When buying a car, there are three options available to you; buying factory new, used from a car lot or private seller, or certified used from a dealer. There are several benefits to purchasing a used car over a new one, not the least of which being the lower price of a used car. When a new car is driven off the dealer lot for the first time, its value drops by around 15% to 20%. A private seller may be offering the customer a great deal if they need to sell quickly (though watch out for scams.) Dealers also sell certified used cars. These vehicles are often factory reconditioned and have less than three years of use, as well as an extended warranty attached.
How to research when buying a used car
New cars are easy to research, as there will be lots of information about them on manufacturer websites and automotive review sites. Newer, mainstream models available at dealerships will have extensive write-ups evaluating their pros and cons. However, when buying used, your research has to probe deeper than simply weighing up specifications, features, and performance.
There may be online forums dedicated to your chosen used vehicle – perhaps threads on forums or social media groups at the very least. If you are looking for a particular model with 100,000km on the odometer, these may give you an insight into how they handle and perform if you are looking at something similar. Some may warn you against a “money pit” as they approach prohibitively expensive maintenance levels.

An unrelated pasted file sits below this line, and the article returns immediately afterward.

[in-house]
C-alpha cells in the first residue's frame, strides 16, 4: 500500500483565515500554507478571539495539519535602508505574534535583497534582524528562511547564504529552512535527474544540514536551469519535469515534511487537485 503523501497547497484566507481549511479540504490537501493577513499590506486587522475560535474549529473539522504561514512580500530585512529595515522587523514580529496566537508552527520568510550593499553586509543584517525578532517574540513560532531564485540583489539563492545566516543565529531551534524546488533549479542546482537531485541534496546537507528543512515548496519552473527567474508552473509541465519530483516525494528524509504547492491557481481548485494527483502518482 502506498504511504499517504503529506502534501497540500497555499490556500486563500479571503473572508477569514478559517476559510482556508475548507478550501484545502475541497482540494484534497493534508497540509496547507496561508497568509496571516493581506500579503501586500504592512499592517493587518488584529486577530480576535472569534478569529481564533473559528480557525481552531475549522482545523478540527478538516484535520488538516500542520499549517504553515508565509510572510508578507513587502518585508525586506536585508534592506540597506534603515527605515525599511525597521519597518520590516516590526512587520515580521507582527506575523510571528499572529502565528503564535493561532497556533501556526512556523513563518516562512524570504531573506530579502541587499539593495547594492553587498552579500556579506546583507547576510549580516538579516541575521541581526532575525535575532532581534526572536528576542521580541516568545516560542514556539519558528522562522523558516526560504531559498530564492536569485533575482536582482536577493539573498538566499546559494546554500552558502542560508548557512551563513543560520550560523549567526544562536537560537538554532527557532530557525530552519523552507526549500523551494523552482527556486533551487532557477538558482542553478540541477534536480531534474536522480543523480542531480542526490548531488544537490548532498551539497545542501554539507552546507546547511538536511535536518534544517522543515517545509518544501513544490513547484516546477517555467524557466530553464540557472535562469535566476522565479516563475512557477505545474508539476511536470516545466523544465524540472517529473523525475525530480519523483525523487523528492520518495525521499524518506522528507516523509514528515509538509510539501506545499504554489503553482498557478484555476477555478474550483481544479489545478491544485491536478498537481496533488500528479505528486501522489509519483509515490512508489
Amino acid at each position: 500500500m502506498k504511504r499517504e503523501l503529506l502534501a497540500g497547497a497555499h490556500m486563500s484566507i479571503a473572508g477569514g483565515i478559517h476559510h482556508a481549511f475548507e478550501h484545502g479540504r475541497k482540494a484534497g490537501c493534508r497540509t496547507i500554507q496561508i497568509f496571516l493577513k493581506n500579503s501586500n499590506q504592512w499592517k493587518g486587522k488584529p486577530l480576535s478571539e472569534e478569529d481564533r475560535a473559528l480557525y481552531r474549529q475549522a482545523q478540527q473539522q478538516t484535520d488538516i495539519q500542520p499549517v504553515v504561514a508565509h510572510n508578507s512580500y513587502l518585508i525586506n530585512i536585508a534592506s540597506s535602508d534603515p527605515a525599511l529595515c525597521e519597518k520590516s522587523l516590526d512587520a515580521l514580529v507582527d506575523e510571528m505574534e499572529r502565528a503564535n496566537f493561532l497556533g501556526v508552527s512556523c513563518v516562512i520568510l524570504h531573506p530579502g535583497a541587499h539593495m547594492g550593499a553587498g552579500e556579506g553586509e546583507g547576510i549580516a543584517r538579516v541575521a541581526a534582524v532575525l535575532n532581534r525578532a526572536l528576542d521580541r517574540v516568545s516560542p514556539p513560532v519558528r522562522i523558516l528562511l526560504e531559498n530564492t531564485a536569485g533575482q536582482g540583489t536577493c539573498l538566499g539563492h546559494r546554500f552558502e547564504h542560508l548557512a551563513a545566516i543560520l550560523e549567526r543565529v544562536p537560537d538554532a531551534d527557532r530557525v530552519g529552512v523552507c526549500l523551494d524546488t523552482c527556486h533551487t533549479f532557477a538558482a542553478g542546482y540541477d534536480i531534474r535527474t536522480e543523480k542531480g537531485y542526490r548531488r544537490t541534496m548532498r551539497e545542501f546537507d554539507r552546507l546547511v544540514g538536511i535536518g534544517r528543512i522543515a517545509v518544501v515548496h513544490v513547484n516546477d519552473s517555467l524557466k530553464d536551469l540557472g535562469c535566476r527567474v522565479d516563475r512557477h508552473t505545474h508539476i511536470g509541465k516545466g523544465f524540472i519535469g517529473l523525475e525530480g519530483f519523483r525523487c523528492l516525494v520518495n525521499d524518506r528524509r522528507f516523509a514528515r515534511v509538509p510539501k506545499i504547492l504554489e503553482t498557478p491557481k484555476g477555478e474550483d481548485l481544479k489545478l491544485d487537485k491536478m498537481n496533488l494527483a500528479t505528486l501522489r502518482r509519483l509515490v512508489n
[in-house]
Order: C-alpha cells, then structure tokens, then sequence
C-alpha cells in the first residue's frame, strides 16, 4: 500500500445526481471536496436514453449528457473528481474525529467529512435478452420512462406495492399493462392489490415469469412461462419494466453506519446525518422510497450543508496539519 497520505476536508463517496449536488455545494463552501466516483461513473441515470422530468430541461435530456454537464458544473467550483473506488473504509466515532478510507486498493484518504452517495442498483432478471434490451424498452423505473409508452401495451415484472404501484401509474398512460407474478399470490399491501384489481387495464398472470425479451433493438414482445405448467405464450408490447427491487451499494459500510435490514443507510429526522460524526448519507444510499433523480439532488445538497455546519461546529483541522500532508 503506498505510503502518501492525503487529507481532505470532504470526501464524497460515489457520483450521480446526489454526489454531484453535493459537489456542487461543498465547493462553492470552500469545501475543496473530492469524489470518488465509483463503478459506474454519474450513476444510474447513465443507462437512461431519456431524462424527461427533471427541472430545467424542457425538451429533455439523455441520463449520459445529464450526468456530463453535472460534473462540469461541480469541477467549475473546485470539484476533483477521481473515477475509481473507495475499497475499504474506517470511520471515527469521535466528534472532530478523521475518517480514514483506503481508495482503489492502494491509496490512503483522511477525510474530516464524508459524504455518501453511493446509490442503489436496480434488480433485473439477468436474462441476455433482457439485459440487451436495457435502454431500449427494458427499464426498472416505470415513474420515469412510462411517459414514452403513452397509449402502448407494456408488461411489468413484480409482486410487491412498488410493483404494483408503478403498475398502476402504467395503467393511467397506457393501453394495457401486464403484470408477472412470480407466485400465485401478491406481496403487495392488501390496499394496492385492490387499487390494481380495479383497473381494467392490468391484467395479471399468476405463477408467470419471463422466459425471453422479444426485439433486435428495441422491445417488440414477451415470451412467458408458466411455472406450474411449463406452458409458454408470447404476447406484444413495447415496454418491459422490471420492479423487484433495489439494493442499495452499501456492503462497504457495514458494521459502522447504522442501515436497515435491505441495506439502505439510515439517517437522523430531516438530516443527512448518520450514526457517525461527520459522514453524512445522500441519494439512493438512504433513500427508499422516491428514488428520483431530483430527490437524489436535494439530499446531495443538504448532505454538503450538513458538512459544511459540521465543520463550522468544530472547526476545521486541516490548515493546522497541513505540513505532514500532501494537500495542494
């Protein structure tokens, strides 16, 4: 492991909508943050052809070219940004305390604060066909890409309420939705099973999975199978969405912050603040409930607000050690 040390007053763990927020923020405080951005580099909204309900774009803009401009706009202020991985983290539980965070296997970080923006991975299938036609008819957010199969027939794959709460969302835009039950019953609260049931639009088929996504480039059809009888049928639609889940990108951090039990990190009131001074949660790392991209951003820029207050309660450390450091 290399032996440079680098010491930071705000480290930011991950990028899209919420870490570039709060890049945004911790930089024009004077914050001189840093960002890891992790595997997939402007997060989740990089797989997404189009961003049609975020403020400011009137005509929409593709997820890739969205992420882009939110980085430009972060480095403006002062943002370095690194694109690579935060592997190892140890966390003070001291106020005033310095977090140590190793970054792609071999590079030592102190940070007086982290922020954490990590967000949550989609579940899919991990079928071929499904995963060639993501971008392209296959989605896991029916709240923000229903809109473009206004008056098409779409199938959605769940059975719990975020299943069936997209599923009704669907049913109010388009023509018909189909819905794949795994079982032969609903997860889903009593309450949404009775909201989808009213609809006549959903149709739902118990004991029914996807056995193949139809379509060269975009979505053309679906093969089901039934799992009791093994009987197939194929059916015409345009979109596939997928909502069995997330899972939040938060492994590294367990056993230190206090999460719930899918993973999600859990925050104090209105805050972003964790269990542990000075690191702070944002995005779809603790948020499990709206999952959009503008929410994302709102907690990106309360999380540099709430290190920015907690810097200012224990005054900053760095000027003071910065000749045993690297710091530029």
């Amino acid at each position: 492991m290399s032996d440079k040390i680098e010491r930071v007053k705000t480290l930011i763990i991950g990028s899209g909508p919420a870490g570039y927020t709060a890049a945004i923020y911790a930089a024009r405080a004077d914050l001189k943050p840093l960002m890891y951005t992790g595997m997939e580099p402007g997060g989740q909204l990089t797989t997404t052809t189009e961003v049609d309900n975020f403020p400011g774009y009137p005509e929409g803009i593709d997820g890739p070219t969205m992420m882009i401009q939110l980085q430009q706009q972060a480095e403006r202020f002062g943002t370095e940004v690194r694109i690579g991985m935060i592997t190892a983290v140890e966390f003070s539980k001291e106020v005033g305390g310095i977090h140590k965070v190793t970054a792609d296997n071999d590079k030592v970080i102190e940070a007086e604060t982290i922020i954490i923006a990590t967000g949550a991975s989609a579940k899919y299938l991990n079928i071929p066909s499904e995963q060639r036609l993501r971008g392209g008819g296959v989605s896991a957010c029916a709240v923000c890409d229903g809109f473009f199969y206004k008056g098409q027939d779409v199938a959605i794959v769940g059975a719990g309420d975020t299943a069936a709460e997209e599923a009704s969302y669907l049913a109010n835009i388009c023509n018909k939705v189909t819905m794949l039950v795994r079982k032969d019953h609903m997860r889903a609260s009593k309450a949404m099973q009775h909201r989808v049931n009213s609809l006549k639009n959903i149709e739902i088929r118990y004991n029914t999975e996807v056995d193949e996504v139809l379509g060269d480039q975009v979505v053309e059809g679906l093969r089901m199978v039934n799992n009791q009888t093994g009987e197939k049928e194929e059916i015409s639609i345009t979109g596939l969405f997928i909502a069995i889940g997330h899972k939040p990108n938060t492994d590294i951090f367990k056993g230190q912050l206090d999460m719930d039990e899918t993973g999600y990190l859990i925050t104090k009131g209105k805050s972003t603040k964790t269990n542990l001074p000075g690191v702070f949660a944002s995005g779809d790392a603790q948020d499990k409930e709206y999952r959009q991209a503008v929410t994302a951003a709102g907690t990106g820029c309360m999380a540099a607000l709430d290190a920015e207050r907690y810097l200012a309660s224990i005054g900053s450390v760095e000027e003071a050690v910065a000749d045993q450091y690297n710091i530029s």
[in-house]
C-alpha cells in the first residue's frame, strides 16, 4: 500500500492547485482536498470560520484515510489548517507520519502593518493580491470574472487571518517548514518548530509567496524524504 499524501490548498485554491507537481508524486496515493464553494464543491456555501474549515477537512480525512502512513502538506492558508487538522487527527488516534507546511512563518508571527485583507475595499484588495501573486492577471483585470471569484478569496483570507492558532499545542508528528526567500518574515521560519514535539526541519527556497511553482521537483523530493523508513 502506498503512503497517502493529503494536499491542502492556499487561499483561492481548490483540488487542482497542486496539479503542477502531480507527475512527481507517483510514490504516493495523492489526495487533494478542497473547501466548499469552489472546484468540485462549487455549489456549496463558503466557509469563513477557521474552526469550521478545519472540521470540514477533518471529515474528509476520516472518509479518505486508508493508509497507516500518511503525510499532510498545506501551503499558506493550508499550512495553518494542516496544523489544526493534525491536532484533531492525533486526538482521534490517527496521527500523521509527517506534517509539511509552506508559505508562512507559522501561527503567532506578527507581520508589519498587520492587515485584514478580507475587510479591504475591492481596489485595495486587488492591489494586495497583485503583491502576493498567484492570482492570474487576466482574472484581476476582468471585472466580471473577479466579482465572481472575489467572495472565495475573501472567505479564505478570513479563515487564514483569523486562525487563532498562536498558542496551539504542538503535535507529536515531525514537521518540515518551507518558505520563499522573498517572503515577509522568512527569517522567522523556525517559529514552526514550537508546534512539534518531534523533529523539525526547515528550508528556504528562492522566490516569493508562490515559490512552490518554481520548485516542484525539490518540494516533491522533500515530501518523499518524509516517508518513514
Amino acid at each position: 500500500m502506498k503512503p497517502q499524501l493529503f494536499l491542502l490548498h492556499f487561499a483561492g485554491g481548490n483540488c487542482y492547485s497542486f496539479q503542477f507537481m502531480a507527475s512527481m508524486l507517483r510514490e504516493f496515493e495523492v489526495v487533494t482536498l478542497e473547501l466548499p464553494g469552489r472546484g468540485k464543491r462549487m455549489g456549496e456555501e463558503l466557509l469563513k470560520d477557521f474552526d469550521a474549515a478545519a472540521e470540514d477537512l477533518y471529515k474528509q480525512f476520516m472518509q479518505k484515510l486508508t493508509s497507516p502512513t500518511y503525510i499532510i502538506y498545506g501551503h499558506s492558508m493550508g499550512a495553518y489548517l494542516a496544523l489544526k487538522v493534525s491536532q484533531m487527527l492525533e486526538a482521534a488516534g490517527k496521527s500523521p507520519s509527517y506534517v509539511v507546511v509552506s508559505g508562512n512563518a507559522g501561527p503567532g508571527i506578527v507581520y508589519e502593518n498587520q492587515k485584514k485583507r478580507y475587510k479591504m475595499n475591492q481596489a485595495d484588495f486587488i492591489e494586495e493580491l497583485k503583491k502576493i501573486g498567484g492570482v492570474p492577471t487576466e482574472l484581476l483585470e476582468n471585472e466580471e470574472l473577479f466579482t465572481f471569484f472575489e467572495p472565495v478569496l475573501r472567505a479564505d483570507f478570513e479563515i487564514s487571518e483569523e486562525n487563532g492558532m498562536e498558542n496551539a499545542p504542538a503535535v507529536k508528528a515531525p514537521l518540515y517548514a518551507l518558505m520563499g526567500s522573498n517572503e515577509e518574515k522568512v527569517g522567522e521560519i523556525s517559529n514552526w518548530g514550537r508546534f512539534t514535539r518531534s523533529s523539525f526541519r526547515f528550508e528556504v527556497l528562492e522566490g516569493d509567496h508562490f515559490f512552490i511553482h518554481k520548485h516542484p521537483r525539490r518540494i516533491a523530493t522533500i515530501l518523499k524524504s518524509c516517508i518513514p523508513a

Inspecting a used car from a private seller
Although buying from a dealer offers you warranties and cooling-off periods, purchasing from a private seller is typically less expensive on average, for an equivalent vehicle.
Make sure the vehicle is not reported as stolen or written off if you are buying from a private seller. By requesting the Vehicle Identification Number, you can use the Personal Property Securities Register (PPSR) to do a check (VIN). Move on if your vendor is reluctant to share the VIN.
Prior to purchasing, you ought to have the vehicle subjected to an impartial safety examination to detect any damage or internal issues. You may occasionally recognise a second-hand car for what it is by getting a second opinion from a knowledgeable friend, or you can pay a professional inspector to examine the car. A test drive is the ultimate research when it comes to buying used – if it doesn’t feel right, work properly, or has anything else you aren’t happy with, walk away.
Source: Savvy's Automotive Buying Sentiments Survey – 2023. n=1000 (M=499, F=495, Other/prefer not to say= 6)